Despite all world’s population will be affected climate change –although unfortunately once again the least favored people are the once suffering the worst consequences from it already, for instance in form of severe draughts and floods-, not all have the same degree of responsibility, and this has to be reflected when reaching a global agreement. It is unfair to deprive the less developed from the right to reach similar life conditions than the wealthiest, and therefore are the latest the ones to take the first and bigger steps to revert the situation. And a fundamental part of that relies on the success in reducing our consumption and turning to sustainable energy resources. It is worth to point out that at the moment the current energy demand is hard to fulfill with renewable resources.

Therefore we need to reduce our energy use by increasing efficiency and saving. Therefore, a converging process has to be implemented aiming to equal the total energy use with the generation from clean sources which means increasing the share of renewables, but also reducing the consumption. Finally, to enforce this reduction, a global scheme that regulates emissions based on solidarity is the only solution to tackling the disproportional division and use of energy in the world.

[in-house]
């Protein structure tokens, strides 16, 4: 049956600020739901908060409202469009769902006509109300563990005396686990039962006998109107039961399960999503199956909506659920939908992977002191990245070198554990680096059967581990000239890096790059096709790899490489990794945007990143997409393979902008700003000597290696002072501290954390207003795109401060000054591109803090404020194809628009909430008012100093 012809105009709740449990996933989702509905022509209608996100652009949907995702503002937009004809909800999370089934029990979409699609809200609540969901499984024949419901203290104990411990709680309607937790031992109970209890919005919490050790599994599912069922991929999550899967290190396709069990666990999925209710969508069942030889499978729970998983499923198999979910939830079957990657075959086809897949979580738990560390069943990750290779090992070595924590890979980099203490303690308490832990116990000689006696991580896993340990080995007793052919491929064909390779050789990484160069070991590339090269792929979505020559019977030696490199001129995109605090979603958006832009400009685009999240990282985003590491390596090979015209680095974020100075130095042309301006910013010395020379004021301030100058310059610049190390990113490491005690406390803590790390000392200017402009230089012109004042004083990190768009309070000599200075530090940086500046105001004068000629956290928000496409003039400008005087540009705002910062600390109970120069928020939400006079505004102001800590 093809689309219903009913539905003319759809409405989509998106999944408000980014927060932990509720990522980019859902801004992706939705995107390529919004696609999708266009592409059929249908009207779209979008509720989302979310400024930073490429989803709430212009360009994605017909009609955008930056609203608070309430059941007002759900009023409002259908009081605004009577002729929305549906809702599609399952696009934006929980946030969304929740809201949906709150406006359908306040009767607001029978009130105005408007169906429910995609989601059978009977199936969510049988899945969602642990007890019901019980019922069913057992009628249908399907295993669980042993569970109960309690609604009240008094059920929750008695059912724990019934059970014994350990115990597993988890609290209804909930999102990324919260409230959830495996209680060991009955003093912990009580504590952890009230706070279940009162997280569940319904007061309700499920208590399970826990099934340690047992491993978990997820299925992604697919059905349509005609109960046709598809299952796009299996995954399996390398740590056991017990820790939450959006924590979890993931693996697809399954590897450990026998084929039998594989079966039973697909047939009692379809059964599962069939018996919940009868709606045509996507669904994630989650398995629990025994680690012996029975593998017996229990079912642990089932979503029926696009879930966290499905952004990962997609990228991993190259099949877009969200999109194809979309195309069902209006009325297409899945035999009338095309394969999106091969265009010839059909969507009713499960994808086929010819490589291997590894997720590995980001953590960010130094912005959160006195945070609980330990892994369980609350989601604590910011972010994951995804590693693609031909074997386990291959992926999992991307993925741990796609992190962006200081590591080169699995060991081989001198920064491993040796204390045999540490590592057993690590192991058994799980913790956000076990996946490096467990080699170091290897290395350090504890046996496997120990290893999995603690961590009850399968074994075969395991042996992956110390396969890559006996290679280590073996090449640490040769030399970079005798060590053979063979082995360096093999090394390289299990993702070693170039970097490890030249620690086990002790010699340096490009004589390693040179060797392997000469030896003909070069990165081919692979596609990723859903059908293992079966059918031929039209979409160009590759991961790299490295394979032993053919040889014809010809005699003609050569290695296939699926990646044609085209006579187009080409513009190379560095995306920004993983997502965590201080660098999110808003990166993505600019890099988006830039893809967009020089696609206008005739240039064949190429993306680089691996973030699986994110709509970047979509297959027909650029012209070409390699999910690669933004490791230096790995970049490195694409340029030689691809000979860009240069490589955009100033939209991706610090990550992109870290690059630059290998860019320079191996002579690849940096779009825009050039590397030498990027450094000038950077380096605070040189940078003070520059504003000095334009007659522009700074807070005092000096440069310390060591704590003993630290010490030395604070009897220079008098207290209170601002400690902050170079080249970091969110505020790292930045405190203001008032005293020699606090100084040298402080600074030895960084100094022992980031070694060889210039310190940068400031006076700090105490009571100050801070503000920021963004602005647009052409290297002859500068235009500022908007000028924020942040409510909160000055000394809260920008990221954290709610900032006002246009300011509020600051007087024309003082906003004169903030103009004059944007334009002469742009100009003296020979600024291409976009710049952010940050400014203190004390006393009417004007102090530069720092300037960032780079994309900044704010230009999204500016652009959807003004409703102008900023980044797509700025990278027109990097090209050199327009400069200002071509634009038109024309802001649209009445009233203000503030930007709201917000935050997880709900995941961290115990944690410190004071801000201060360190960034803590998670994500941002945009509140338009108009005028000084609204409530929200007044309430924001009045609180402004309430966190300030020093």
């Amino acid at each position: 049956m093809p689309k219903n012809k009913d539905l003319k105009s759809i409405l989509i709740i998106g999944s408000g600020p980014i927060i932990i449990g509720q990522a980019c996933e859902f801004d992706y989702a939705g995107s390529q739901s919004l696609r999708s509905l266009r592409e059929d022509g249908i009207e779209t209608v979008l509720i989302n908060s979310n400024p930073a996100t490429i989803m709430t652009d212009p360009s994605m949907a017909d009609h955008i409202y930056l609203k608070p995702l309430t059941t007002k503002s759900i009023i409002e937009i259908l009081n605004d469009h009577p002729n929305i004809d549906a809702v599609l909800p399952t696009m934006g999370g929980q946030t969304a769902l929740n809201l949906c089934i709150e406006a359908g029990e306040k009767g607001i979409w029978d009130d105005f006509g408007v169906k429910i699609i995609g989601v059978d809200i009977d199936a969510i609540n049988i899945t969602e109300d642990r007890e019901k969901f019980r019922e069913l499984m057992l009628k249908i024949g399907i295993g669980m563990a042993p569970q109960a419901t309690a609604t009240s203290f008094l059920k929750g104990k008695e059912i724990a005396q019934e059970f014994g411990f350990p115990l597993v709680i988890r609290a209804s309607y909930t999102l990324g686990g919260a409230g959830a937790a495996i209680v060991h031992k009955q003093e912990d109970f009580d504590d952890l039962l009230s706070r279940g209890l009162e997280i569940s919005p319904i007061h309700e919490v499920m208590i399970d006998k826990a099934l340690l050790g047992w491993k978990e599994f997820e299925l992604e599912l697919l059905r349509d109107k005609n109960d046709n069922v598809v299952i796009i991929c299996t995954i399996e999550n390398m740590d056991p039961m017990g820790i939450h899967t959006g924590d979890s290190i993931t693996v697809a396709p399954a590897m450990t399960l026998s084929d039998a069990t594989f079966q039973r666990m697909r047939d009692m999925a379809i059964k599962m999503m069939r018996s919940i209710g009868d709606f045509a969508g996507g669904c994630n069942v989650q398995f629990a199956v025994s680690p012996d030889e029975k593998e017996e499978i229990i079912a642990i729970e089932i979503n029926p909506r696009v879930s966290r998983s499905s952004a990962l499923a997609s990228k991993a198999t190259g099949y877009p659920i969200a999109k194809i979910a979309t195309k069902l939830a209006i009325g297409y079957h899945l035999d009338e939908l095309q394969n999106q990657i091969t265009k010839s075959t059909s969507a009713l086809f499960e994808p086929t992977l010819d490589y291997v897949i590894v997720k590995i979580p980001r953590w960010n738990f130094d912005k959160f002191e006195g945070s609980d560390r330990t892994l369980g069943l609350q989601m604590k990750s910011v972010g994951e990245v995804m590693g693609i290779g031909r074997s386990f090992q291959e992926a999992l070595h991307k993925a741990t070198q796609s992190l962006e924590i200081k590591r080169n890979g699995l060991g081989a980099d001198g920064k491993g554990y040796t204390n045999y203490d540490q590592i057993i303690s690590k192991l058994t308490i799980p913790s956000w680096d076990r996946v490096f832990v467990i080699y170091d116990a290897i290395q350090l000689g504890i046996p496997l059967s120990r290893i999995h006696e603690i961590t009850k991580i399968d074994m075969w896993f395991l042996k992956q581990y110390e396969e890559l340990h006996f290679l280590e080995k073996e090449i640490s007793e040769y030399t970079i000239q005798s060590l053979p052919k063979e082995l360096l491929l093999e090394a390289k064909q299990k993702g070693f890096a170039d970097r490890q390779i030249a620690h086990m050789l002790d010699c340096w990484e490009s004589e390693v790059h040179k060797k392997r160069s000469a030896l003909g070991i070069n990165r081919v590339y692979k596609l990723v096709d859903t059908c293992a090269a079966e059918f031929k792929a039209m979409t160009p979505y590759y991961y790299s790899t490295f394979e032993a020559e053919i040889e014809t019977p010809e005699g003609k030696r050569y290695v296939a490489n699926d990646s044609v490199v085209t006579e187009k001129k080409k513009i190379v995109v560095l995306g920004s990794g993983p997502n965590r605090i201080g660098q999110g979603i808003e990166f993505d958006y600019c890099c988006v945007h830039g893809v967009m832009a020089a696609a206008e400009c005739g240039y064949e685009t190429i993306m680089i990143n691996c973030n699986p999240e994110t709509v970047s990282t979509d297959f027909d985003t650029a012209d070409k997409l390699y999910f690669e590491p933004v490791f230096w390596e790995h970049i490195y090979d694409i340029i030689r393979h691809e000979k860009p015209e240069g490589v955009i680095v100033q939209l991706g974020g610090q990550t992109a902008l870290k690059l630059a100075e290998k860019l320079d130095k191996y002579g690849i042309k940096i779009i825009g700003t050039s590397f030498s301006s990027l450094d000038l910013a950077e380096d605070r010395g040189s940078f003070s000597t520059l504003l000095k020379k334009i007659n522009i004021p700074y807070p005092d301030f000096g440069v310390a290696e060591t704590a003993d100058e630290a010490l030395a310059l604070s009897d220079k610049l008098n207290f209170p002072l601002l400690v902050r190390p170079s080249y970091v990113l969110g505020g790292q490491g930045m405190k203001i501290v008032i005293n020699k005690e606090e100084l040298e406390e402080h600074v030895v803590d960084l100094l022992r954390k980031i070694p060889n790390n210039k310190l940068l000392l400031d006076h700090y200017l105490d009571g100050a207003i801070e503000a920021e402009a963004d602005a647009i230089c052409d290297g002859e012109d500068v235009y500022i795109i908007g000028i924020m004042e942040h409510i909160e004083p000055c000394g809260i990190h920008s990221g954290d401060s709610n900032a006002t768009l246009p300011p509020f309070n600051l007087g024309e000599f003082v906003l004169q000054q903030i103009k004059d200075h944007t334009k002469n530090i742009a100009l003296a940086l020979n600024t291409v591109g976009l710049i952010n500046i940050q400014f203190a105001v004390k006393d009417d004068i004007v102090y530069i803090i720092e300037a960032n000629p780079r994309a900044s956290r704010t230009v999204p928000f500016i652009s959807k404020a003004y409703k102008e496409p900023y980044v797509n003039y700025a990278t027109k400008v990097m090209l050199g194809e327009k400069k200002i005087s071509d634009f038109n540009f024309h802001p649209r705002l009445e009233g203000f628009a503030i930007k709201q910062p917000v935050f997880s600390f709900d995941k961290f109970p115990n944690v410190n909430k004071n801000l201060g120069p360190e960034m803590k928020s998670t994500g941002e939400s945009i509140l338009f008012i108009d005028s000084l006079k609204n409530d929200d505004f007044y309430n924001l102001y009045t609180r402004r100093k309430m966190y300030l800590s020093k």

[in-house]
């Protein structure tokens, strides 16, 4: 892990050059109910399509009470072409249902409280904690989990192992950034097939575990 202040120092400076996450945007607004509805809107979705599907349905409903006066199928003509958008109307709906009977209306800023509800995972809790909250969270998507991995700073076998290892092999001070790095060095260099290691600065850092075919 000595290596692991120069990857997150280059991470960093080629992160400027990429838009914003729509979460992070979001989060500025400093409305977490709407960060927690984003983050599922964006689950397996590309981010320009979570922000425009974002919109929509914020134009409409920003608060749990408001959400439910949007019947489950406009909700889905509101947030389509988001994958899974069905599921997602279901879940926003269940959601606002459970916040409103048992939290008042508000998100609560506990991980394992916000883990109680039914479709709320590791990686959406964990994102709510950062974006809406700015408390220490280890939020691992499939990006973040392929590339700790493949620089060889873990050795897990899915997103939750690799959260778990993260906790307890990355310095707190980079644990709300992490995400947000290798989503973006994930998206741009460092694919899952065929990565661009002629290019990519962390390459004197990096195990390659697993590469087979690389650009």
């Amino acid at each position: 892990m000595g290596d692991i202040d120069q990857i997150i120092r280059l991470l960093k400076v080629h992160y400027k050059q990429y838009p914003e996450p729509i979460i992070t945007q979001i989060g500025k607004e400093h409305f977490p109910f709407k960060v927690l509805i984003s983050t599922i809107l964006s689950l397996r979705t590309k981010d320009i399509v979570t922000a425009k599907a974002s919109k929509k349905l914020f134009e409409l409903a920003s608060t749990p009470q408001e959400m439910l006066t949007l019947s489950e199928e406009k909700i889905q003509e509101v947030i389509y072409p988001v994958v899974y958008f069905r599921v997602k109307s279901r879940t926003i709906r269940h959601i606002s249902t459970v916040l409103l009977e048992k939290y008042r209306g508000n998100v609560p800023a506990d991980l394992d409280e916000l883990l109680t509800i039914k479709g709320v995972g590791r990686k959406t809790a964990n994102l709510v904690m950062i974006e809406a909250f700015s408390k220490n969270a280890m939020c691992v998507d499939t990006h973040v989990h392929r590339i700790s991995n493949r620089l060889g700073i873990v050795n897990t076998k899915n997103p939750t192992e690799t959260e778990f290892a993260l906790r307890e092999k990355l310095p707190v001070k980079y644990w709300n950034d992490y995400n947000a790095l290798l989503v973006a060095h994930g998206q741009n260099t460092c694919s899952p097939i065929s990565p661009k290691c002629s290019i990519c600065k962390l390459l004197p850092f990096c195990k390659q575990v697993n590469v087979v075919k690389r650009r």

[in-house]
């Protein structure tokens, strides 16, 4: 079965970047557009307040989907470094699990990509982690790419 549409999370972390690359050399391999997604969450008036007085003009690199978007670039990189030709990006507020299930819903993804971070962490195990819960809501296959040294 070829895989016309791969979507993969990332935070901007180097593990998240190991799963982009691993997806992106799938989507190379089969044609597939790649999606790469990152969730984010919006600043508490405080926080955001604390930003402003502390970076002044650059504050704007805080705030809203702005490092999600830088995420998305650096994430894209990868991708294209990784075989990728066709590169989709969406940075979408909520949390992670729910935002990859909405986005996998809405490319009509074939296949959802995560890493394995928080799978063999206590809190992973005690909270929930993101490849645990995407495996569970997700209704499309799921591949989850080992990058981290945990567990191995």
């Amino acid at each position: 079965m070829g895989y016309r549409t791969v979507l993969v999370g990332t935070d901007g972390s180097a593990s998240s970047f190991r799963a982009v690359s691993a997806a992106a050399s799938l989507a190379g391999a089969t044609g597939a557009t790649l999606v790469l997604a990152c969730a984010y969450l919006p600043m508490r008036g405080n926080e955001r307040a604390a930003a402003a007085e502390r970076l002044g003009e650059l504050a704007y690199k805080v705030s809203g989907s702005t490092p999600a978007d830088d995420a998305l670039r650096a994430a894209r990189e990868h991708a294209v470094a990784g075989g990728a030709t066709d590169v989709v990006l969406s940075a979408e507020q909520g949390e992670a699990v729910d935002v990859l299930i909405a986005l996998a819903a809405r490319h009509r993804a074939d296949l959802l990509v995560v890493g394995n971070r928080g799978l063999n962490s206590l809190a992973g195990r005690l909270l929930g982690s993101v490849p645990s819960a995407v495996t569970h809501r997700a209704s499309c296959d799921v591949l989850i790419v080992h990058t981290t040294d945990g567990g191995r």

A green path for the future

Always with this background in mind it is of high importance that we, as green youth, decide which development model we strive for. Obviously, it is impossible to define it in detail, especially given the current uncertainties. Therefore it is important to leave room for adaptive response and manoeuvre within the actual realities. Yet it is crucial defining our red lines on the borders of what we consider to be acceptable in the debate around energy and development.

Then, it is important to define precisely the priorities and translating them to a roadmap. A major goal is ensuring energy accessibility to everyone, including the most vulnerable areas of population. As explained before, without access to energy it is not possible for a society to develop, achieving a worldwide harmonization of life quality. However, on such an emergency planetary situation, not any means of achieving it is valid; we have reached a stage where we cannot afford satisfying the present needs any more –despite them actually striving for social equality- at expense of future generations.